AT&T's Troubling Trends

The company logged big gains thanks to Apple iPhone sales, but customers are disconnecting local lines quickly and broadband growth slowed

At first glance, third-quarter results from telecom giant AT&T (T) appear strong. The Dallas-based phone service provider posted net income of $3.23 billion, or 55¢ a share, a 5.5% increase from $3.06 billion, or 50¢ a share, a year earlier. Revenue gained 4%, to $31.3 billion, led by a notable 15.4% increase in wireless sales. To boot, the wireless business logged a whopping 2 million net new customers, giving AT&T nearly 75 million subscribers nationwide.

But troubling signals lie just beneath the surface. Customers are disconnecting phone lines at an alarming rate. Too few are signing on for broadband connections, and though the number of new wireless subscribers is impressive, AT&T's wireless margins are getting squeezed. All of this comes in the face of a weakening economic outlook that's forcing consumers to cut household budgets and banks to rein in lending. Worried shareholders traded AT&T stock down 7.6%, to about 23.78, after the results were released on Oct. 22. "The market is telling you there is a lot of risk out there for AT&T," says Timothy Horan, an analyst for Oppenheimer & Co.

And what's risky for AT&T may prove just as ominous for the rest of the telecom sector. Analysts expect Verizon Communications (VZ), Sprint (S), and other phone service providers to show similar signs of weakness when they report results in the coming days. In fact, AT&T is something of a proxy for the broader economy. As a huge provider of services to major businesses, AT&T's customer list contains businesses of every stripe. It is instructive that the carrier's enterprise services unit saw sales dip 1.4% from a year ago. "That is troubling as you head into the teeth of the recession," says Sanford C. Bernstein analyst Craig Moffett, who adds that the view of AT&T's financial future right now is "as clear as mud."

Existing strains in AT&T's local-phone business were accentuated in the third quarter. The number of consumer voice lines in service fell 10.5%, to 28.33 million, from a year ago. Things are not much better in the broadband arena. Last year at this time, AT&T added nearly 500,000 digital subscriber lines. This year, it added 148,000, a decline of more than 70%. "These are obviously challenging times," AT&T Chief Financial Officer Rick Lindner said on an Oct. 22 conference call with analysts.

Trying TV

AT&T's strategy is to offset declines in AT&T's land-line business by feverishly marketing U-verse, the Internet-based television service. Some of the loss in basic phone service is no doubt going to AT&T's cable rivals. And only a robust TV offering of its own can help AT&T even the score. To that end, the carrier added 232,000 U-verse TV subscribers, up from 170,000 in the second quarter.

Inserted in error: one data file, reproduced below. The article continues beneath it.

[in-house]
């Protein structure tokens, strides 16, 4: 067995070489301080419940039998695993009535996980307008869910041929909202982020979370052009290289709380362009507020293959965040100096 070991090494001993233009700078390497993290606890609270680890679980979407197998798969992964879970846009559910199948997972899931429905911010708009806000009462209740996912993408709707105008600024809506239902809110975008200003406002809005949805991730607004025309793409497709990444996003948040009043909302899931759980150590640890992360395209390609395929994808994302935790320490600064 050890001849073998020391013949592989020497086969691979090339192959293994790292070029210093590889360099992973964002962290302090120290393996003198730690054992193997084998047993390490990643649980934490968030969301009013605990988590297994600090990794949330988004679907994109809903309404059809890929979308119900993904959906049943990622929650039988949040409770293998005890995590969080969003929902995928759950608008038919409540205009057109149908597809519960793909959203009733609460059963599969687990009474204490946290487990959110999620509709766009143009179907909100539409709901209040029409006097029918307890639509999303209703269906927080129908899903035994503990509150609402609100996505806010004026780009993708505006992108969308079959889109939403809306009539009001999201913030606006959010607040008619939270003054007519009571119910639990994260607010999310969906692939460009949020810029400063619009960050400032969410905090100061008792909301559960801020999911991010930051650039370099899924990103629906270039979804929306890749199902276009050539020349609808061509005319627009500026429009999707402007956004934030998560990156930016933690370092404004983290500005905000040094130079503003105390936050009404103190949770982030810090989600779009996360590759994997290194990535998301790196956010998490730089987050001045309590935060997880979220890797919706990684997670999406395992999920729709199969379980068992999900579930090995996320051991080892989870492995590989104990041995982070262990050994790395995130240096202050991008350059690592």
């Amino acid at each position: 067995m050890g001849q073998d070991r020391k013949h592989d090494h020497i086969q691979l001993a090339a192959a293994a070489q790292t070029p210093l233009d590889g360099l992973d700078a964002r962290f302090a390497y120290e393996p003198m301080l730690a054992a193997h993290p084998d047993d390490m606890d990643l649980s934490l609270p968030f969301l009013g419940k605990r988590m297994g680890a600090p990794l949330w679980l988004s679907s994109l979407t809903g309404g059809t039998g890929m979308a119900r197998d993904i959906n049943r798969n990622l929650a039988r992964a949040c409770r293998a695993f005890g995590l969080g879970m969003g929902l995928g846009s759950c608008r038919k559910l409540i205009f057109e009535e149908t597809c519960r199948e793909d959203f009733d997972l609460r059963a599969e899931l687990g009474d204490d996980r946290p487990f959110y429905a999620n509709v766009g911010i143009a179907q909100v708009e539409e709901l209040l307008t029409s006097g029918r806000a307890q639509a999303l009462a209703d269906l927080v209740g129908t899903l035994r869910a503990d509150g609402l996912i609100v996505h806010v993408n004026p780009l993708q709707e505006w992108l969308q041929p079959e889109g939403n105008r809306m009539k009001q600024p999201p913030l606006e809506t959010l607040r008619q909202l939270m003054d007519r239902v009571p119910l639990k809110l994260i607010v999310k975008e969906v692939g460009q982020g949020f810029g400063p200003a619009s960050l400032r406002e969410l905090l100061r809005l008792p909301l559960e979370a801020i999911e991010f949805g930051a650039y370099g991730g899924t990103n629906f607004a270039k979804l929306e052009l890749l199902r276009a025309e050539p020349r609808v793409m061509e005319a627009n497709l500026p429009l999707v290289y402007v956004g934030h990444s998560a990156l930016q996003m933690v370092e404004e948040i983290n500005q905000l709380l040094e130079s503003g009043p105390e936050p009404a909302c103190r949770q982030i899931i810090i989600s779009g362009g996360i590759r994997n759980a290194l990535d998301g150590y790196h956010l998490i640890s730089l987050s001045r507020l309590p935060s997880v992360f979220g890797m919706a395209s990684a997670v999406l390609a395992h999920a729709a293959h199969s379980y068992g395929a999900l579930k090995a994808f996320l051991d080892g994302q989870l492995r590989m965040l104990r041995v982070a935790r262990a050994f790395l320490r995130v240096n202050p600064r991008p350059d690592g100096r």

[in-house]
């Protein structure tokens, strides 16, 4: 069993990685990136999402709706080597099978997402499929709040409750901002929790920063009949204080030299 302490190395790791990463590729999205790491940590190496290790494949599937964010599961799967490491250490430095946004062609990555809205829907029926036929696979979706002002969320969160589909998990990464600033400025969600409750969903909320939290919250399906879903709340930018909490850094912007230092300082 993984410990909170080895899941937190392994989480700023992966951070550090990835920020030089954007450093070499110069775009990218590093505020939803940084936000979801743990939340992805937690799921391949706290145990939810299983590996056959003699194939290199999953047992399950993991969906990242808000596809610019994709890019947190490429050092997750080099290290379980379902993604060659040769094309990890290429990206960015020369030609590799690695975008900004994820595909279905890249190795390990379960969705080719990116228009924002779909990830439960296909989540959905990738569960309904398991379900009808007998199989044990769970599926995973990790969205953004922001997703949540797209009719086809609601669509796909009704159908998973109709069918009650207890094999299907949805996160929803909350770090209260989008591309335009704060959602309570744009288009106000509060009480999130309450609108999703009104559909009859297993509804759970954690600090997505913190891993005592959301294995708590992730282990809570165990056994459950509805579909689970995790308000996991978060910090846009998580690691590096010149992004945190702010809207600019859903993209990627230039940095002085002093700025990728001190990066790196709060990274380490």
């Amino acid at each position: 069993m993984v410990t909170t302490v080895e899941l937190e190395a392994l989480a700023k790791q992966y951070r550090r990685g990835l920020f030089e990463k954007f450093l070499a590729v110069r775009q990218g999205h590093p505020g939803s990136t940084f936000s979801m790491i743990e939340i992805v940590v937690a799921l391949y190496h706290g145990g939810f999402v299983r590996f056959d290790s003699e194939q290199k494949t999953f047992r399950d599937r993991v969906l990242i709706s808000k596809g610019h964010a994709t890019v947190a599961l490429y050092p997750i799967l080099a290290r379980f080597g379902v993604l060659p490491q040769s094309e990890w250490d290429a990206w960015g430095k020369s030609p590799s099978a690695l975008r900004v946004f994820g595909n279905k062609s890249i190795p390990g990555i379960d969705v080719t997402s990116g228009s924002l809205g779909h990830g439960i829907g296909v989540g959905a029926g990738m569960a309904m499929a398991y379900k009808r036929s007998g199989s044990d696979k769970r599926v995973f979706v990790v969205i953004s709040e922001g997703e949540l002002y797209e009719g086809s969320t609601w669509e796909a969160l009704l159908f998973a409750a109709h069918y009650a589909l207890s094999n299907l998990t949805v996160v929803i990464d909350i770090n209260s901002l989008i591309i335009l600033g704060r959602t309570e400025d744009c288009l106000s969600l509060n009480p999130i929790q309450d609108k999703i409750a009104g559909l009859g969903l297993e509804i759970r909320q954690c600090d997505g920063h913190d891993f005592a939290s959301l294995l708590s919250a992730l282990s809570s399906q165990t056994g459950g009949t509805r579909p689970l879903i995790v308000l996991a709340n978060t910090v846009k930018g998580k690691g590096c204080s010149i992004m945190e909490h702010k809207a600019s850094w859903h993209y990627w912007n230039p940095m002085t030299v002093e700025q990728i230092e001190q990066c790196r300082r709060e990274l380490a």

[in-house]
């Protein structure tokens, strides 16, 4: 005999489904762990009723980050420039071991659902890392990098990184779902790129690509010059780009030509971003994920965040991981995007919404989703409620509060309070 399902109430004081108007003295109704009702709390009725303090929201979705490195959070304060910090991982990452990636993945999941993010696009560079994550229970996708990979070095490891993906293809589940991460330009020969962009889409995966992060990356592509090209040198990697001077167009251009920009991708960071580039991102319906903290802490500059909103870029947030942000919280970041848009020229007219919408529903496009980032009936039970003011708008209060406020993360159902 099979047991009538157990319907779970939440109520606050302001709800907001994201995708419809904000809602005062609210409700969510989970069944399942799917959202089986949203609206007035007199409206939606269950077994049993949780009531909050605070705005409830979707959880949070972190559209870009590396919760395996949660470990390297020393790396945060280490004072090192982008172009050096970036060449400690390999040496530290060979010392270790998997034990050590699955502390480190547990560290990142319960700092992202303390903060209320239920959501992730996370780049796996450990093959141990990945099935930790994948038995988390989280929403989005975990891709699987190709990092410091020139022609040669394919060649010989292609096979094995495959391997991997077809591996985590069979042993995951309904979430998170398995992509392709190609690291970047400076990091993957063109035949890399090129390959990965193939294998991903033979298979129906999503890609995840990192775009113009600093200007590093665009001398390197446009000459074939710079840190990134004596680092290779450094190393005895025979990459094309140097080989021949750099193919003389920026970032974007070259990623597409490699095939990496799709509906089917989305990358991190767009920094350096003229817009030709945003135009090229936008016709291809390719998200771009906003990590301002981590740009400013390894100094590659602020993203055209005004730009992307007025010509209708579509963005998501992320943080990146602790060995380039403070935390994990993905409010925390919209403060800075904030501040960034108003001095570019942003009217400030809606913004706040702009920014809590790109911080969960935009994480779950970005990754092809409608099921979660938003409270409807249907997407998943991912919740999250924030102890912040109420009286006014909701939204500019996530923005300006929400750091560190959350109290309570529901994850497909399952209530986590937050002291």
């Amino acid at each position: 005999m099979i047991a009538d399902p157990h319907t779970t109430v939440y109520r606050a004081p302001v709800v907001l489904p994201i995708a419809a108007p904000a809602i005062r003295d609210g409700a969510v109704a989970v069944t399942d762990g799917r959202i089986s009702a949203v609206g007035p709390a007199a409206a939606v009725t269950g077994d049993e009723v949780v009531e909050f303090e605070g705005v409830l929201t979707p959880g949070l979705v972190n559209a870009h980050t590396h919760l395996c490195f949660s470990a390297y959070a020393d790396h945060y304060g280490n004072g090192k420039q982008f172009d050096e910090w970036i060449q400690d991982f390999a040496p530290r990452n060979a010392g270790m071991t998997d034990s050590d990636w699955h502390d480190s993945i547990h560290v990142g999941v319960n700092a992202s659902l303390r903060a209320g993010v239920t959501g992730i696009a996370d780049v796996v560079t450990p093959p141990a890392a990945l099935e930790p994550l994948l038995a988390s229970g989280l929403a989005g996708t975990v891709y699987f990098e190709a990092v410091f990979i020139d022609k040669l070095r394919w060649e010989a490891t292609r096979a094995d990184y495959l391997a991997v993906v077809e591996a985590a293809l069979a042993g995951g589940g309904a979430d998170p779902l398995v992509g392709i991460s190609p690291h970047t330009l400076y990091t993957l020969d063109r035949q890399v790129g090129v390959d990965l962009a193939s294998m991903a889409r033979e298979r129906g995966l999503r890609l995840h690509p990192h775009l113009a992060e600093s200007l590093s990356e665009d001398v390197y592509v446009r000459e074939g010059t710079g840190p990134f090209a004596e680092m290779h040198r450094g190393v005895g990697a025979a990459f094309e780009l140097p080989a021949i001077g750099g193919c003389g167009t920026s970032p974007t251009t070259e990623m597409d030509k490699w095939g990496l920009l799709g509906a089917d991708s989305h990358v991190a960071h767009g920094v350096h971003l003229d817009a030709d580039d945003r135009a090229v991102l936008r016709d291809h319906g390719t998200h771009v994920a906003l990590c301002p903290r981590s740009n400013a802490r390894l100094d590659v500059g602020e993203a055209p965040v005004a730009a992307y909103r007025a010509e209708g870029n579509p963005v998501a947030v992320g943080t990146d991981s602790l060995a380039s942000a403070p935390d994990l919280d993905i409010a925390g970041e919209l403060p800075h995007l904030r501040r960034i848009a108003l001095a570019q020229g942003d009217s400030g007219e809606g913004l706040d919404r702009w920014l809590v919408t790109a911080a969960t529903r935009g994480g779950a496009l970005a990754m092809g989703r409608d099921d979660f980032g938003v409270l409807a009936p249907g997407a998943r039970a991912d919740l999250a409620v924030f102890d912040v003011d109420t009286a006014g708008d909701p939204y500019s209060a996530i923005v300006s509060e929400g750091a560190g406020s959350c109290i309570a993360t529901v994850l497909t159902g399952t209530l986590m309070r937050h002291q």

Lindner held to a pledge that AT&T will end the year with more than 1 million U-verse customers. That's still a sliver of the almost 95 million cable subscribers AT&T is competing for. So Lindner continues to count on AT&T's ace: wireless service. The wireless business generated $12.6 billion in revenue, led by sales of the new iPhone 3G. AT&T, the exclusive iPhone distributor in the U.S., began selling the updated Apple (AAPL) device in July. The company logged 2.4 million activations of the phone in the quarter. And the smartphone delivered high-value subscribers that helped boost wireless data revenue 50.5%, to $2.7 billion. "The iPhone 3G is having a strong impact," Ralph de la Vega, CEO of AT&T Mobility and Consumer Markets, told analysts on the call. He said consumer visits to stores rose 7% during a preholiday time when it's normally slow. "Traffic is encouraging, given the economic climate that we face," he said.

Even wireless sales carry a disadvantage. Because AT&T is heavily subsidizing its up-front purchase of Apple's iPhone, higher sales of the device actually cut earnings growth. Strong iPhone sales reduced adjusted profit by about 10¢ a share in the quarter, AT&T said. In the long run the company expects to recoup its up-front costs, as consumers pay relatively high monthly bills.

Increased Competition

Most analysts, however, say margin weakness was also the result of stiffening competition in the larger wireless market. Since the debut of the iPhone 3G, Sprint has been pushing the Samsung Instinct, Verizon Wireless has announced the BlackBerry Storm from Research In Motion (RIMM), and T-Mobile USA is poised to introduce a phone based on the Google (GOOG)-backed Android operating system. Furthermore, as the economy slows, "you wonder whether the iPhone runs any risk of tilting from being the next cool gadget to suddenly being a symbol of excess," says Moffett.

Lindner acknowledged last month that AT&T experienced some difficulty obtaining short-term loans to fund expenses. The company now says the problems were temporary. Still, he told analysts that the company would have access to cash flow and pay down debt—cautionary behavior, for sure. "It sounds like they are worried about the credit world if they are paying down debt," Horan says.

A sober Lindner appears to understand the challenges before his company and the entire telecom sector. "In this environment, it's prudent to be conservative…and preserve cash," he admits. But he's intent on bucking the odds by continuing to tap AT&T's prized relationships—namely the iPhone exclusive—to continue spurring growth.

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